Active volcanoes appear on Venus

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Scientists from the United States and Switzerland have proven the continuation of active processes associated with mixing substances in the interior of Venus.

Nature Geoscience reported that, as is well known, the surface of Venus formed later after the surface of Mars or Mercury, two of which cooled long ago. The annular structures known as crowns indicate continued activity in the interior of Venus.

Experts believe that these structures were formed as a result of the flow of hot materials to the surface of the planet, similar to what results from volcanic activity on Earth.

Astronomers until recently believed that Venus had cooled and stopped the geological activity in its interior, and its shell has hardened to the point that no hot substance will penetrate it. But the results of the recent study conducted by scientists at the University of Maryland and the Institute of Geophysics in Switzerland, showed that there are 37 "crowns" on the surface of the planet, with signs indicating the continuation of volcanic activity.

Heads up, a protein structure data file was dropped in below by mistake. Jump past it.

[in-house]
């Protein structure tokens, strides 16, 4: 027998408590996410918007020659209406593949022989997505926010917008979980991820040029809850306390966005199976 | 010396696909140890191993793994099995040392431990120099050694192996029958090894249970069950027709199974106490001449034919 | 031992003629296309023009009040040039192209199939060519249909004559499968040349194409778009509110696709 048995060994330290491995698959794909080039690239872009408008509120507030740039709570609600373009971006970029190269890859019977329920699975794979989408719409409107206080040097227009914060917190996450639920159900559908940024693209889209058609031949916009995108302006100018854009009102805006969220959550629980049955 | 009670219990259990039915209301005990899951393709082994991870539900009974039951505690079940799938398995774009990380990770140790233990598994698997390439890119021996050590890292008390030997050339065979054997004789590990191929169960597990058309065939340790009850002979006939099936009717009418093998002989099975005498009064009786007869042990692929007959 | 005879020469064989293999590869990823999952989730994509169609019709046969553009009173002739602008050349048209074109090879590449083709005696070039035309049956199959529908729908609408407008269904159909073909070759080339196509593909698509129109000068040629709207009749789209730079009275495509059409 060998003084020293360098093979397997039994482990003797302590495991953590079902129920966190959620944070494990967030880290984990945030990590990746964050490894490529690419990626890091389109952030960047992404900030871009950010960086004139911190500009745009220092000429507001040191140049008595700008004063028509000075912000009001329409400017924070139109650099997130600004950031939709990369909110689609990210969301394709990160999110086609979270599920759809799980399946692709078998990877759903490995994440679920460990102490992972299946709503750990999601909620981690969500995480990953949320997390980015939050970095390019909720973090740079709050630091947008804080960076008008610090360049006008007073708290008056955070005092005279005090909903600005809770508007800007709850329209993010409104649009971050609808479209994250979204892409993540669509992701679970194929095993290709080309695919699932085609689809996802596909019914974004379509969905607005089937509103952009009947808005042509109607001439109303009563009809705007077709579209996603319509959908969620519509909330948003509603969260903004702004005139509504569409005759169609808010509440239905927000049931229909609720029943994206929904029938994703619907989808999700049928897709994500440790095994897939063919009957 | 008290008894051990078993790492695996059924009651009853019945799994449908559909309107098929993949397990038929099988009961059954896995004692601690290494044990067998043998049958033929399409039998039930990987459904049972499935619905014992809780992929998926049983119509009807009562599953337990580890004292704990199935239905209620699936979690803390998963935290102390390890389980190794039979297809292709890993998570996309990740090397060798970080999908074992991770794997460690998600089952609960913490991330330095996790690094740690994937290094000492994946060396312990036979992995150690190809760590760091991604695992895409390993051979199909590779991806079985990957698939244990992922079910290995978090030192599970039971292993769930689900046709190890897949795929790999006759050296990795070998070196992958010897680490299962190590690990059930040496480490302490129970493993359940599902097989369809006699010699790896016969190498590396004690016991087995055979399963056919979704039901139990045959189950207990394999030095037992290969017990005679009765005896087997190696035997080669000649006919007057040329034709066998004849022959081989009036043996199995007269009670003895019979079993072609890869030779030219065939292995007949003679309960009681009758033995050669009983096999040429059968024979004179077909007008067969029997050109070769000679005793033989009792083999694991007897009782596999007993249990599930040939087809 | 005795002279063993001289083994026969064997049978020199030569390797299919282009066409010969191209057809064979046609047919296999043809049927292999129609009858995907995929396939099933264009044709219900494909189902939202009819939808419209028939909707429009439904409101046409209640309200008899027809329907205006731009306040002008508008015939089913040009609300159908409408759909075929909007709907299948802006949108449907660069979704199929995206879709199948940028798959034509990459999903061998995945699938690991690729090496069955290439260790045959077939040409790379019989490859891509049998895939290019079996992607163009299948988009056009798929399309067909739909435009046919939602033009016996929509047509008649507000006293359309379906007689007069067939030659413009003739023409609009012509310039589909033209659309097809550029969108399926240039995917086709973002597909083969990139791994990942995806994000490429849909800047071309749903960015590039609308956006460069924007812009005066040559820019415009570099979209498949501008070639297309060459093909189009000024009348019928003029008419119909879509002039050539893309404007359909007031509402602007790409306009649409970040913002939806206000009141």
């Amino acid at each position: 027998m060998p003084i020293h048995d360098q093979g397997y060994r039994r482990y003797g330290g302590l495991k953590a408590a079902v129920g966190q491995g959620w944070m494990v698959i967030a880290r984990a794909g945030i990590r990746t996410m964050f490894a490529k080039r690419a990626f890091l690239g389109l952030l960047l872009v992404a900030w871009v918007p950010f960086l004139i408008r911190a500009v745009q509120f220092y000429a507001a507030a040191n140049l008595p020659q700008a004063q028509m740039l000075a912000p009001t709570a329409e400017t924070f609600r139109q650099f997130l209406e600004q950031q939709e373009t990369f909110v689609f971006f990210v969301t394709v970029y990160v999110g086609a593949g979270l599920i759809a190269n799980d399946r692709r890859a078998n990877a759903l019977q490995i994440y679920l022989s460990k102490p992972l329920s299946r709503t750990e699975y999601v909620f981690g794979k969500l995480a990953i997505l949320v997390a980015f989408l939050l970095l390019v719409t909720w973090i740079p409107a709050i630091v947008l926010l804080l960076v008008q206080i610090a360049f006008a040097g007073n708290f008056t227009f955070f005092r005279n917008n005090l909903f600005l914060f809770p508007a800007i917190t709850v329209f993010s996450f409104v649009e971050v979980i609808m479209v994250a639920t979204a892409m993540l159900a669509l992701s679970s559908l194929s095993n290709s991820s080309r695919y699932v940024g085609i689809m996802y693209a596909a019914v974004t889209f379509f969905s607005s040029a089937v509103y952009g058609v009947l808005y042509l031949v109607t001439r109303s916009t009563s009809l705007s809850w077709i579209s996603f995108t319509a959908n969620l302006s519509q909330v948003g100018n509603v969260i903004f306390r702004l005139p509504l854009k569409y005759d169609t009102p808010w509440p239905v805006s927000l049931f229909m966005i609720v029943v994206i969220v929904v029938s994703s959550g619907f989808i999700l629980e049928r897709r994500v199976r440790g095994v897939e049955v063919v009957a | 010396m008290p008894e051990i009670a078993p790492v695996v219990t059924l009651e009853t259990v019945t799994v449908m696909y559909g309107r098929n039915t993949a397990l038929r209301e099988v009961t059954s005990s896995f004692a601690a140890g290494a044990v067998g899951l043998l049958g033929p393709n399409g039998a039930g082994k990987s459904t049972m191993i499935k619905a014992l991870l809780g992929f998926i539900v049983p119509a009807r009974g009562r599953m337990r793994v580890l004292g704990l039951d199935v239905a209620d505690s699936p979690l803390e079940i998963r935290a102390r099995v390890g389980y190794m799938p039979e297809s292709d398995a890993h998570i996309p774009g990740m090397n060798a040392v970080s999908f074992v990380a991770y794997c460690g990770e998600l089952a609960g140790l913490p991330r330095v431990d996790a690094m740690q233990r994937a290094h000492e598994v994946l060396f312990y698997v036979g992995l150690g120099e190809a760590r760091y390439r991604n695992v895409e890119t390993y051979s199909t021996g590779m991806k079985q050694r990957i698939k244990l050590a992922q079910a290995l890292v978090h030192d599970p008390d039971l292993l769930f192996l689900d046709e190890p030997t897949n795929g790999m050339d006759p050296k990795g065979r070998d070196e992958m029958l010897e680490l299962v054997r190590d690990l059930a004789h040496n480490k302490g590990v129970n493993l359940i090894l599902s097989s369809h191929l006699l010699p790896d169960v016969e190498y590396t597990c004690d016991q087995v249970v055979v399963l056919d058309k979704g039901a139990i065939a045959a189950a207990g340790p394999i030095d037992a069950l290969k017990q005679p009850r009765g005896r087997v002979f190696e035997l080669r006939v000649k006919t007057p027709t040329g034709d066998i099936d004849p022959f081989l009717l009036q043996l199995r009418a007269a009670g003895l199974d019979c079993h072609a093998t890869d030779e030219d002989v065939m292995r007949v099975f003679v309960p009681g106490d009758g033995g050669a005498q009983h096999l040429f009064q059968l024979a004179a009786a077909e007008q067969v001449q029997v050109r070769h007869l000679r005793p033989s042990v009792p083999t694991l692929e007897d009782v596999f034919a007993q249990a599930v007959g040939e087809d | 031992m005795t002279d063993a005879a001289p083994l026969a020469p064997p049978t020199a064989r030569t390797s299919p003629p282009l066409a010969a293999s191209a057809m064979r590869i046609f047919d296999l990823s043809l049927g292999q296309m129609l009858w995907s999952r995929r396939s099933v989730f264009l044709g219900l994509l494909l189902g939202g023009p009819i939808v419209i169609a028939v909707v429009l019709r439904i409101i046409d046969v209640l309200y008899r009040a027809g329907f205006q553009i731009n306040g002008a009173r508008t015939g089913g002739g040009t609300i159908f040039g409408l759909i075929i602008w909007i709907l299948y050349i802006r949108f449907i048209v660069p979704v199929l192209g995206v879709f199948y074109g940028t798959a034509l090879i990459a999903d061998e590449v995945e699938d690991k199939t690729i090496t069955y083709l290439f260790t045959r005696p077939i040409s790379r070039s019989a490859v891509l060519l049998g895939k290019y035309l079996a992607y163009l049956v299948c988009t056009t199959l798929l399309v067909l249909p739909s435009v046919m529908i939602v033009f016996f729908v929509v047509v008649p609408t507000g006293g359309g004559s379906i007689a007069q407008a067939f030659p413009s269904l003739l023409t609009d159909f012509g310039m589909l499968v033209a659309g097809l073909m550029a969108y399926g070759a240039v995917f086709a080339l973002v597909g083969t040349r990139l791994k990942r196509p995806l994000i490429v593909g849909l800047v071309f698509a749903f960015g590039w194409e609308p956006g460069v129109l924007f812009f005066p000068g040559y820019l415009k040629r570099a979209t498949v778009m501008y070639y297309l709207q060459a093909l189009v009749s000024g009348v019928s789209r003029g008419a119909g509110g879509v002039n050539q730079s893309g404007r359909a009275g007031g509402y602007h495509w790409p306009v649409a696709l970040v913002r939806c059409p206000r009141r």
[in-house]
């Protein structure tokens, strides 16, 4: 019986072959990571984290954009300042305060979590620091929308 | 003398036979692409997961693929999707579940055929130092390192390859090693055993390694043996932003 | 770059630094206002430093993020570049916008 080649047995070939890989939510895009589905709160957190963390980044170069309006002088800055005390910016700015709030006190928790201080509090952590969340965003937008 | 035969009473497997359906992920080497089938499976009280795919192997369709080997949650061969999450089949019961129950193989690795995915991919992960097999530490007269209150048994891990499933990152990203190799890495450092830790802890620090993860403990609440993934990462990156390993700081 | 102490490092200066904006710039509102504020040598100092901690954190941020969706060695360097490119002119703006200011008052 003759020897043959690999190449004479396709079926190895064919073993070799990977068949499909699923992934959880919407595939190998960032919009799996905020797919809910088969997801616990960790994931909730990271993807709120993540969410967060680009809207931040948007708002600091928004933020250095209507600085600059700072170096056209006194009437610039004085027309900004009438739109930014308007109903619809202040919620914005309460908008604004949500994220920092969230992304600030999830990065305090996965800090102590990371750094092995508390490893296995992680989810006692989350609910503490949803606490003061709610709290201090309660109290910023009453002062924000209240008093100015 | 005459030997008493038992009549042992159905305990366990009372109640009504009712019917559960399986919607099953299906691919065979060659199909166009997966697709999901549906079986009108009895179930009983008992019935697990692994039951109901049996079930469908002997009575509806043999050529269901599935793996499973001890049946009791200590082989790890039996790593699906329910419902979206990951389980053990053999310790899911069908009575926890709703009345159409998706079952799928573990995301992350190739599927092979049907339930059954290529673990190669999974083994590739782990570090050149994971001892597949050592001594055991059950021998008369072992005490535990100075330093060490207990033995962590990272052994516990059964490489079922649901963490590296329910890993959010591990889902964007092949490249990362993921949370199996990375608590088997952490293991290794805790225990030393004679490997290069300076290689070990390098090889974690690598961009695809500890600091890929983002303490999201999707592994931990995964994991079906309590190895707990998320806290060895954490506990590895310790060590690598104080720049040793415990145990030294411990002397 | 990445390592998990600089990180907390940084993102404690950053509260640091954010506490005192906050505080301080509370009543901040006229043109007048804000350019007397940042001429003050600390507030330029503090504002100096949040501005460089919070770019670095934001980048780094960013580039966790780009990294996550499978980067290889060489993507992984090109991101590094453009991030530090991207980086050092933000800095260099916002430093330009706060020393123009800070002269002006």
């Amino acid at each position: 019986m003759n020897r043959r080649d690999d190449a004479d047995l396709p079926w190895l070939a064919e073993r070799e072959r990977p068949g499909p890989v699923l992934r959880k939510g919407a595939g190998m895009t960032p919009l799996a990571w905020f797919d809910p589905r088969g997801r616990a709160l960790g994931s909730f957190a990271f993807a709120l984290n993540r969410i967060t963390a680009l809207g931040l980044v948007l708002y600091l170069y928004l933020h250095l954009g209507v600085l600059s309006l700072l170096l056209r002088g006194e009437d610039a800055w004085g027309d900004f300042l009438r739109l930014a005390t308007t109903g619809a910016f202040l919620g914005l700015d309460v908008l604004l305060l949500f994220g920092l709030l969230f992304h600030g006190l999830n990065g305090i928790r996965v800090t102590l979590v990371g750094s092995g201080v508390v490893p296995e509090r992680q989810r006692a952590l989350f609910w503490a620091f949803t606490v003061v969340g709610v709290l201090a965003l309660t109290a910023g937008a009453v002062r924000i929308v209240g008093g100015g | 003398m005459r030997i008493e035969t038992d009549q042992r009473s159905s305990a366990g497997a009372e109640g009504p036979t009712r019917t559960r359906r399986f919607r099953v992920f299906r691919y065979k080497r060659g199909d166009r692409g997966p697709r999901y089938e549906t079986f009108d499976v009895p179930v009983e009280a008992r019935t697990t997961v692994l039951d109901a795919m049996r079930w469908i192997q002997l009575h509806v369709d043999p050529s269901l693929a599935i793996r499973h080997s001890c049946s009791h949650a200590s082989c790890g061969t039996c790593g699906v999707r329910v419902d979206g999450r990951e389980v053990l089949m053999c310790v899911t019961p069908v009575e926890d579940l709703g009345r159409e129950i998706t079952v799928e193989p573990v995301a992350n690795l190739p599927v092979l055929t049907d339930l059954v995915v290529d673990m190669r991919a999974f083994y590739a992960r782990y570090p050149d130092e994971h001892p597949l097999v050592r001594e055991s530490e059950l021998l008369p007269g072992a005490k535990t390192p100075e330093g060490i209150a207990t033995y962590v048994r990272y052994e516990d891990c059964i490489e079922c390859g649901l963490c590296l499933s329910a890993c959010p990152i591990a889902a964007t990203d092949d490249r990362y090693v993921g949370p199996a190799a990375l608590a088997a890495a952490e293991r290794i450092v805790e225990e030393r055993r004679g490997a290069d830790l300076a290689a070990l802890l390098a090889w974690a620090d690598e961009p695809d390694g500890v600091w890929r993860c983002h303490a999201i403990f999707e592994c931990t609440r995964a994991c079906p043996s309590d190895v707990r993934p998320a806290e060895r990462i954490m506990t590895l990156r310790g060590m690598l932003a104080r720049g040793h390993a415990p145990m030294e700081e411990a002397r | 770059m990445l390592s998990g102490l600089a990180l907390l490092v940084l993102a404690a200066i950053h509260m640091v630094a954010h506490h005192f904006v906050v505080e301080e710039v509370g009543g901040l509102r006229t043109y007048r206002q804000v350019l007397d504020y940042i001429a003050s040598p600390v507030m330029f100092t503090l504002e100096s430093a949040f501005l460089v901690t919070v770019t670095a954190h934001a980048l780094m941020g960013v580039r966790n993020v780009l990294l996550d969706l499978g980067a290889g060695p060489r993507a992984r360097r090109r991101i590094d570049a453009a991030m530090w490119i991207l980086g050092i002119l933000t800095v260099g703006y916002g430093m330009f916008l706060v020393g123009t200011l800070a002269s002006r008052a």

"For the first time, we can confirm that these are not ancient volcanoes, but active volcanoes, which may now be inactive but not dead," says Professor Laurent Montese from the University of Maryland.

According to the Russian agency, Novosti, this study radically changes previous perceptions of Venus. And now we are saying this is not a rigid planet, because its interior is still active and new volcanoes may appear on its surface. "

The digital model of the thermal mechanical activity of the interior of the planet necessary for the formation of crowns, has shown that the difference of crowns on its surface reflects the stages of its geological development, which is still in its interior.